Masatoshi Nakayama Sensei

In this, our second post we look briefly on the life of Nakayama Masatoshi sensei (1913-1987).

Nakayama sensei was an exceptional martial artist and ground-breaking thinker, who was instrumental in the development and popularization of Shotokan karate. 

Revolutionising karate tournaments, studying in China, helping to found and run the Japan Karate Association, devising and executing the first instructors program and researching numerous sciences and other arts to improve his karate, Nakayama Sensei is rightly held  as the reason Karate spread throughout the world.


Nakayama sensei initially began studying judo around 10 years old and later became interested in Karate after reportedly attending a karate session by mis-reading a poster and believing it to be a kendo lesson. Training under Gichin Funakoshi sensei, the founder of our style – Shotokan Karate –  and integrating elements of judo into his karate practice gave him more rounded understanding of the hardships of martial training at the time. 

Training at that time was gruelling and in addition to his five hours a day of karate training which lead to around a 90% drop out rate within the first 6 months, Nakayama sensei managed to continue his training and pursued an academic course in Chinese history and language, eventually studying in China for around 5 years before working for the Chinese government, returning to Japan in around 1946.


While in China, Nakayama Sensei continued to practice and teach karate, and also studied various Chinese martial arts.  Meanwhile, the first dedicated dojo of Shotokan was built in Japan during his absence, however, the impact of World War 2 left the dojo in ruins with a large number of his fellow karate-ka being lost during the war. 

Nakayama Sensei began to organize classes again and in 1948 helped to found the Japan Karate Association. Although Funakoshi sensei was the head of the new organization, he was 81 years old at the time and as such it was Nakayama sensei who ran the dojo as Chief Instructor of the J.K.A. until his death. <1>

Aside from karate and judo, Nakayama sensei learned kinetics, physiology, and anatomy as he wanted to provide better instructions and understanding to his karate through a more scientific approach. Bringing this knowledge and experience, along with other senior instructors within the JKA, Nakayama Sensei established the first formalised instructors program standardising the methods of how to teach karate.  Under Nakayama Sensei graduates of the instructor program were tasked to spread karate far and wide beyond Japan into America, Europe and the Middle East.  <2> <3>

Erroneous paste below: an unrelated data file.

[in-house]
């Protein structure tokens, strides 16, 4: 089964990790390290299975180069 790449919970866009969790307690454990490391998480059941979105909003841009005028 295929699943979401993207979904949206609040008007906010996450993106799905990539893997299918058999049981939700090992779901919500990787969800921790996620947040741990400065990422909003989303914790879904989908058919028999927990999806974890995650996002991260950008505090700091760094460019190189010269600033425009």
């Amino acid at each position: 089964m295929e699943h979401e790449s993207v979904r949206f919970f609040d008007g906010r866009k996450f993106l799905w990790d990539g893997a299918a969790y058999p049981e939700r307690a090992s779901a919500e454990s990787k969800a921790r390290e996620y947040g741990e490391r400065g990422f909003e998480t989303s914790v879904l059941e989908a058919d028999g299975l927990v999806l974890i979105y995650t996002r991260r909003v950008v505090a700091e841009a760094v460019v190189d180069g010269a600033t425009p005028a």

But this was not Nakayama sensei’s only approach to the development of karate and he recognised an opportunity in competition karate.  In 1957 the first All Japan Karate Championship was held, with Nakayama sensei being instrumental in the foundation and creation of the rules systems for competition. 

The first tournament was a huge success and over the years, the tournament divisions expanded to include a university division, various youth divisions and women’s kata and kumite divisions. <3>



Nakayama sensei’s adaptation of kata and kumite for the competition space lead to a rapid rise in Karate’s popularity, with the 5th JKA All Japan Karate Championship in 1961 being attended by the then Crown Prince of Japan himself. <4>



Throughout his life Nakayama Sensei was a prolific writer and instructor, and in addition to despatching his instructors worldwide, he himself also played a significant role in the dissemination of karate to the wider public. He wrote numerous books on karate, including “Best Karate,” a multi-volume series that is widely regarded as a classic in the field and is highly recommended to anyone who wishes to gain a greater understanding of karate and travelled extensively to teach and promote the art with his focus being on emphasising the study of the inseparable trinity of karate—kihon, kata, and kumite.

Being quoted at one of the infamous Crystal Palace seminars in response to being asked the most important aspect of karate:


“It is important is to practice Kata, Kumite and Kihon (basics) equally and not to concentrate on just one. Without all three there is no Martial Art.” <5>


Nakayama sensei’s approach standardised many of karate’s practises, established the first bespoke instructors training program and revolutionised karate for competition – allowing the popularisation of karate to take it across the globe and establish Shotokan as a principal and significant form of Karate practise today. 

His legacy is the continued and joint practise of Shotokan regardless of race, religion or location.